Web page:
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Not only would Autopark put me off, so would the "bandy legged" suspension layout on the older Chevy chassis, where the front track width matches the inner duallies, not the outer ones.

Not sure what year that was changed.
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Old 08-13-2016, 10:52 AM   #6
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Not only would Autopark put me off, so would the "bandy legged" suspension layout on the older Chevy chassis, where the front track width matches the inner duallies, not the outer ones.

Not sure what year that was changed.
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Old 08-13-2016, 10:25 PM   #7
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Ok I didn't know how unpredictable the system is?
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Old 08-14-2016, 06:34 AM   #8
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Hi Rusty Wrench,

Workhorse didn't buy the GM motorhome chassis business until the end of the 90's. The shorter wheelbase chassis didn't have autopark since the weight was low enough for the "park" pawl in the transmission to pass the federal incline "hold" test. The longer, heavier, chassis would not pass the test so the pawl was removed and the autopark system was used.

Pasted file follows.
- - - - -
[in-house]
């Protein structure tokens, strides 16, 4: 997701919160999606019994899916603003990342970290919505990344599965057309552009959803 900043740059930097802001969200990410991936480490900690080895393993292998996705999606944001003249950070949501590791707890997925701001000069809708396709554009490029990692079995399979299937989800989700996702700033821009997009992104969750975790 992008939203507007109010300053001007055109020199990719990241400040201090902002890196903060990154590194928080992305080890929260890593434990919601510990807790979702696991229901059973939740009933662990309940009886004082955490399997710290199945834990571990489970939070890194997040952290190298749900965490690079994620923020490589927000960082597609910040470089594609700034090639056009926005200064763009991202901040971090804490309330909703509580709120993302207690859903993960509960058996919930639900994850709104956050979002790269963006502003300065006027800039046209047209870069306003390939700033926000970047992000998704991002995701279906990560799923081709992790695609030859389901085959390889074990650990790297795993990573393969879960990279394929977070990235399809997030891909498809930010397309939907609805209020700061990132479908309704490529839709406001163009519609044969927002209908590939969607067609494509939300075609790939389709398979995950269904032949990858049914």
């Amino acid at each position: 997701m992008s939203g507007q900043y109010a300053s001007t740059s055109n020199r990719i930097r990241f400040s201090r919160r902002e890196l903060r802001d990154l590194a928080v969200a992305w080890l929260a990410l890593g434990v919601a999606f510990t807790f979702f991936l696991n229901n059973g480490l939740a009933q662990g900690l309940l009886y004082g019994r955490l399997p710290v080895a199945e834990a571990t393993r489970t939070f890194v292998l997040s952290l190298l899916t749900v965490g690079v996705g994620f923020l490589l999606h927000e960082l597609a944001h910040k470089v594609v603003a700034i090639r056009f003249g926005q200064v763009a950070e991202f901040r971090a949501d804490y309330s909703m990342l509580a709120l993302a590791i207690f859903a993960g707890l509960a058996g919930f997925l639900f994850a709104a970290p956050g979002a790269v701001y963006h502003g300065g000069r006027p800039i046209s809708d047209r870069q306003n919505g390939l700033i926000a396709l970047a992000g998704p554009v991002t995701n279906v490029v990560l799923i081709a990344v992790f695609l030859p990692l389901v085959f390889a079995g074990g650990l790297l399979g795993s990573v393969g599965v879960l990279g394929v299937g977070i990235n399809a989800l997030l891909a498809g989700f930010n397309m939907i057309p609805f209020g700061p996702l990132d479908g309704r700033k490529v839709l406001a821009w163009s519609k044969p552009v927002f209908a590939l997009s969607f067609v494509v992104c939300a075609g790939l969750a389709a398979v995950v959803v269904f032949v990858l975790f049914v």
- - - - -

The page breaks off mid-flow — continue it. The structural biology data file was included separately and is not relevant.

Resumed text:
That said, if you are the slightest bit mechanically inclined, and take the time to understand the autopark system, there should be no problem. If you just like to drive until something goes wrong, then are a "checkbook mechanic" and take it to a dealer for every single problem or hiccup, maybe a motorhome with autopark isn't the best choice. However, with a name like "Rusty wrench", It seems like you are in the first category... There's nothing wrong with being a checkbook mechanic, but it can be expensive being oblivious to everything but just driving.

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Looking at rv's in the 90's range on workhorse chassis. ( thats what seems to fit in my price range and I don't want a ford) I have been reading up on the Autopark mess. How often do these really fail and would it keep you from buying a rv? Thanks
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Old 08-15-2016, 07:17 AM   #9